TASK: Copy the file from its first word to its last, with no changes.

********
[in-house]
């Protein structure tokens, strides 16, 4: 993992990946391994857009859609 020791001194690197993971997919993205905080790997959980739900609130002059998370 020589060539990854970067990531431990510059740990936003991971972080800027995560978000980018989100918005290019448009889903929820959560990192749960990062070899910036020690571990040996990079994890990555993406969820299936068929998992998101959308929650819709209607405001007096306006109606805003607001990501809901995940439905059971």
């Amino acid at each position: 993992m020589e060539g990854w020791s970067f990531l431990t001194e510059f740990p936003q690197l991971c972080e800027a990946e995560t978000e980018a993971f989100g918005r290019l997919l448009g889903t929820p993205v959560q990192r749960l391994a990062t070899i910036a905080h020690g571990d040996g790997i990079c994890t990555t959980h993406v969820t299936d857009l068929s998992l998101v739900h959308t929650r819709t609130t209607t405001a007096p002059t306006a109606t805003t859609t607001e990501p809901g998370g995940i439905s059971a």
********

[in-house]
């Protein structure tokens, strides 16, 4: 993992990946391994857009859609 020791001194690197993971997919993205905080790997959980739900609130002059998370 020589060539990854970067990531431990510059740990936003991971972080800027995560978000980018989100918005290019448009889903929820959560990192749960990062070899910036020690571990040996990079994890990555993406969820299936068929998992998101959308929650819709209607405001007096306006109606805003607001990501809901995940439905059971």
């Amino acid at each position: 993992m020589e060539g990854w020791s970067f990531l431990t001194e510059f740990p936003q690197l991971c972080e800027a990946e995560t978000e980018a993971f989100g918005r290019l997919l448009g889903t929820p993205v959560q990192r749960l391994a990062t070899i910036a905080h020690g571990d040996g790997i990079c994890t990555t959980h993406v969820t299936d857009l068929s998992l998101v739900h959308t929650r819709t609130t209607t405001a007096p002059t306006a109606t805003t859609t607001e990501p809901g998370g995940i439905s059971a």